How do I purchase my company’s own shares?

Your tax questions answered every week by the experts at FPM Accountants

What are the best ways to exit a shareholder who no longer wants to be part of our online business? (Alamy Stock Photo)

QUESTION: I along with two friends have an online retail business that we have owned equally and operated since our university days. One of the other shareholders does not agree with the direction we want to take the company and intends to sell her shares. However, the other shareholder and I do not have enough personal funds to acquire her shareholding. Are there any alternative ways to exit the shareholder?

ANSWER: Your situation is not uncommon, and a Company Purchase of Own Shares (CPOS) might be you’re your answer. If the company is able to purchase the dissenting shareholder’s shares back this will leave the remaining two shareholders with an equal 50% shareholding in the company. Although the company will be worth less, you will own a greater share of it effectively leaving you in exactly the same position, but without the dissenting shareholding.

The existing shareholder will want to make sure that the money that she receives for her shares are taxed as a capital gain where rates are between 10% and 20% rather than as income where rates could be as high as 39.35%. HMRC however have a body of anti-avoidance legislation to make sure that only genuine capital transactions are taxed as such and a CPOS situation is fraught with difficulty.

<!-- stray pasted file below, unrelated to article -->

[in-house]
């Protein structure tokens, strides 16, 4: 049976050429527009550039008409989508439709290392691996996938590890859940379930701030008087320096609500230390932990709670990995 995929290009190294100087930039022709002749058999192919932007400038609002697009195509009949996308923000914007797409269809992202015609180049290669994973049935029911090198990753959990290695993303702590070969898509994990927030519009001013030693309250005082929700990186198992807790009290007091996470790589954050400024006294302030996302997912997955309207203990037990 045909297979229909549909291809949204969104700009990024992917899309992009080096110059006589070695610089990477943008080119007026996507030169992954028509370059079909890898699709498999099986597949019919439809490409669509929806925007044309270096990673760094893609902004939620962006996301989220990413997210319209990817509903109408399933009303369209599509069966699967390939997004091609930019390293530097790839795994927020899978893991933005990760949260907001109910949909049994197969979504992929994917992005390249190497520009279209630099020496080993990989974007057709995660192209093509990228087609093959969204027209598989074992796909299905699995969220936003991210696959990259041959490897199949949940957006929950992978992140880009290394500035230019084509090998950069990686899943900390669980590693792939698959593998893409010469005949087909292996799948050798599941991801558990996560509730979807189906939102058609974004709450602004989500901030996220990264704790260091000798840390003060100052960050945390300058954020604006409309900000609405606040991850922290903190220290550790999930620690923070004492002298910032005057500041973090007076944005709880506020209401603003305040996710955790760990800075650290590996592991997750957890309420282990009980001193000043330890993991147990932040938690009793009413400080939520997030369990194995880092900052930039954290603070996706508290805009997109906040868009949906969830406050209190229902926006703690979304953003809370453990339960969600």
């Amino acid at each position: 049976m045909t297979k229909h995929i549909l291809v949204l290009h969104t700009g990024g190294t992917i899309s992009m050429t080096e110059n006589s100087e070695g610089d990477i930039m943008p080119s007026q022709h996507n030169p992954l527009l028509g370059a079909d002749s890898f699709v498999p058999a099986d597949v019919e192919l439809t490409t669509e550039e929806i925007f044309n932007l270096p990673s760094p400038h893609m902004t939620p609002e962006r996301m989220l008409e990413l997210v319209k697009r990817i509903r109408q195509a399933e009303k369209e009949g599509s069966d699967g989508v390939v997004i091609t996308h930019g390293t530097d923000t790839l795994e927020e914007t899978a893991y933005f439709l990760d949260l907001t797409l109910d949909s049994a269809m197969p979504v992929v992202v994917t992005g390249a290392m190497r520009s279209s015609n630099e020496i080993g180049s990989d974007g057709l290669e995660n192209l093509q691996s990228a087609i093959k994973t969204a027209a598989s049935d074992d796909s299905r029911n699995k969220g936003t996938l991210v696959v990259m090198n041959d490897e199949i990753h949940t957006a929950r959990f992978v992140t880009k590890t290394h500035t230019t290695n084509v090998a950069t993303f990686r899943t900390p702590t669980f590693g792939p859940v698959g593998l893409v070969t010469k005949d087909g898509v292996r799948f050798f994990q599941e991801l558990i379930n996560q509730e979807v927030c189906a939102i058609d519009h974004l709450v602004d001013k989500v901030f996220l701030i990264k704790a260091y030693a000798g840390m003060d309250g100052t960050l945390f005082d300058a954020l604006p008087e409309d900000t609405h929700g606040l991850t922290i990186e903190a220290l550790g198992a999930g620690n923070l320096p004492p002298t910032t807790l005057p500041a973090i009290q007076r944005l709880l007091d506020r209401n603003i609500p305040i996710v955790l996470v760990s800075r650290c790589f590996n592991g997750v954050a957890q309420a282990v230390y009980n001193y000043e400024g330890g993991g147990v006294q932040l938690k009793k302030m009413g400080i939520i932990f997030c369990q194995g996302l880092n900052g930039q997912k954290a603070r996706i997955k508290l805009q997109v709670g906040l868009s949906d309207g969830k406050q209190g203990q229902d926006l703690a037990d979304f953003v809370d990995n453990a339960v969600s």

There are several conditions that must be complied with to obtain capital gains treatment from the purchasing company’s perspective which centre around the transaction being for the benefit of the company’s trade. HMRC set out certain situations in which they consider the commercial interests of the company are satisfied and one of these is a shareholder disagreement which is the situation you find yourself in.

From the vendors point of view there are five conditions which must be met, the most important ones being that the shares must have been owned by the vendor for five years, the vendor cannot be ‘connected’ with the company post sale and that the purchase of the shares by the company should not be part of an arranged scheme which essentially leaves the vendor or one of her associates continuing to have an interest in the company in the period within one year of the transaction.

There are also Company Law requirements to be satisfied and I would urge you to instruct a solicitor well versed in Company Law, ideally someone who has undertaken CPOS transactions in the past.

The main Company Law conditions are that the company must have enough distributable reserves (retained profit) to make the purchase and its Articles of Association give the company the power to buy its own shares back.

Provided your circumstances allow, it may be possible to exit the dissenting shareholder in your company in a manner that provides her with the same capital gains tax treatment as she would have received on a sale to a third party.

Feargal McCormack
Feargal McCormack

Importantly however, by going down the CPOS route, you and the other remaining shareholder have avoided the entry of an unwanted shareholder into your company without having to utilise personal funds.

Given the tax and company law requirements along with the particular procedures required to execute a CPOS transaction, I recommend that you engage your trusted business advisers to ensure you are not creating unexpected tax charges.

  • Feargal McCormack ( is managing partner of FPM Accountants Ltd ( The advice in this column is specific to the facts surrounding the question posed. Neither the Irish News nor the contributors accept any liability for any direct or indirect loss arising from any reliance placed on replies.